Historic Photograph Collections
Angelus Studio photographs, 1880s-1940s.
Collection number: PH037
Extent: 87 linear ft. (293 containers)
Provenance: The collection was acquired in the late 1940s or early 1950s. Images from the WPA historical collection were acquired in the mid 1940s.
Preferred citation: [Identification of item], Angelus Studio photographs, PH037-[image number], Special Collections and University Archives, University of Oregon, Eugene, Oregon 97403-1299.
The Angelus Studio was a professional photographic company located in Portland, Oregon. The collection includes works by George M. Weister (1862-1922) and Arthur M. Prentiss (dates undetermined) among the studio photographers; owner Fred Clark also acquired images by previous local photographers including E.J. Partridge. The Angelus Studio collection provides extraordinary documentation of the city of Portland, the Lewis & Clark Exposition of 1905, Oregon landmarks, and commercial operations including logging and fish packing.
The Angelus Studio photographs collection is composed of glass plate, nitrate, and safety negatives; original and reprinted photographs, and logbooks from the photographic studios of George M. Weister (1862-1922), Arthur M. Prentiss (dates undetermined) and the Angelus Commercial Photo Company of Portland, Oregon. The history of the company, and the relationships between the photographers represented, is complex and not yet fully understood.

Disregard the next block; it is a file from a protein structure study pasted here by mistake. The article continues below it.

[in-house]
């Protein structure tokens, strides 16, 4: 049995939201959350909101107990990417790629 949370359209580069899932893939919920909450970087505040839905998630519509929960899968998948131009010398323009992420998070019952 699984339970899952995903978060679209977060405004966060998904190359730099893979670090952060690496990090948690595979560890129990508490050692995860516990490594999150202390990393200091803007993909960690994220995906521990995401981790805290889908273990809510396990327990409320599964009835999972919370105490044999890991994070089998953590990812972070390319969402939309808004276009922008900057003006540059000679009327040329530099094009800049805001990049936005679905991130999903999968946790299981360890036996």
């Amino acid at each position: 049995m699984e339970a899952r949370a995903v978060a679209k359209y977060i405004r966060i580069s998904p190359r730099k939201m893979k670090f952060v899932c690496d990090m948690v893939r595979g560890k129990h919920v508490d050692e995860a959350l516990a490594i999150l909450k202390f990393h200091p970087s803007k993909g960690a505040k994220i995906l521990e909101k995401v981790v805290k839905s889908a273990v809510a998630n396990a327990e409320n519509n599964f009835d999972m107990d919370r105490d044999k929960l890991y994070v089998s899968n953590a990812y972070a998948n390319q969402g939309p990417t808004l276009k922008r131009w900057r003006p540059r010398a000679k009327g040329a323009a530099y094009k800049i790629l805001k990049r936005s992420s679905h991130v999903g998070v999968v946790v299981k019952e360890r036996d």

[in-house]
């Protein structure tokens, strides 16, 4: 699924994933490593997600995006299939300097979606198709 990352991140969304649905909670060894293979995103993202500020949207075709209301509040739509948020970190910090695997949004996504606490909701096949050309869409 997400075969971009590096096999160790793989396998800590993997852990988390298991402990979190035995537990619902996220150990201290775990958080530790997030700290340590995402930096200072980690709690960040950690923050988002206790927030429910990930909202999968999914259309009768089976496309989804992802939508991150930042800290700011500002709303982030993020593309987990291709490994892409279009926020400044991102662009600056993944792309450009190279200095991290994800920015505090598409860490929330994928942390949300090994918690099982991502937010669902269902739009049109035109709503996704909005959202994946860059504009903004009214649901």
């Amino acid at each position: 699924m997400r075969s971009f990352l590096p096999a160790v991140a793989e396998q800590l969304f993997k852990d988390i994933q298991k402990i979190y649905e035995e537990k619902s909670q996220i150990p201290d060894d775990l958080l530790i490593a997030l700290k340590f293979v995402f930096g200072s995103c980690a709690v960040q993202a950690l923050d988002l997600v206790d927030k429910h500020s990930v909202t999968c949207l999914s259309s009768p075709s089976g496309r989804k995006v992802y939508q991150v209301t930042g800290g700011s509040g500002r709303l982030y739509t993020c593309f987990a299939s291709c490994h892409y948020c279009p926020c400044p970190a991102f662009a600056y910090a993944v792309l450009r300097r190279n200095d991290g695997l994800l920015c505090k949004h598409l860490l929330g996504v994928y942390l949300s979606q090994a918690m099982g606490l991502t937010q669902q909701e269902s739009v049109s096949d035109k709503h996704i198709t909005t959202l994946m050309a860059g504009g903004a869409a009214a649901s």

George M. Weister began his photographic career in 1888 with the Partridge Photo Company of Portland, Oregon. Following the untimely death of E. J. Partridge in 1891, Weister managed the company until 1893, when he established the Weister-Meek Company. In 1895 Weister started the Weister Company, selling photographic supplies, lantern slides and cameras along with Weister's photographic services. His collection of negatives reportedly dated to 1872. See Weister's Astoria album.
Arthur M. Prentiss joined the Weister Company in 1913 as a photographer and secretary-treasurer. In 1917 Prentiss established Gifford and Prentiss, Inc. with noted Oregon photographer Benjamin A. Gifford (1859-1936). Following Weister's death in 1922 Prentiss acquired Weister's studio and collection of negatives.
Robinson lists the following employees for Weister and Prentiss:
- Adams, John Foster, photographer and printer 1914-1929
- Aldrich, Frank C., photographer and printer 1911-1923
- Brown, H. C.
- Gensler, Jacob, vice pres 1912, mngr 1913, photographer 1914.
- Hasenmayer, Max, manager 1916
- Hasenmayer, Oscar, manager 1917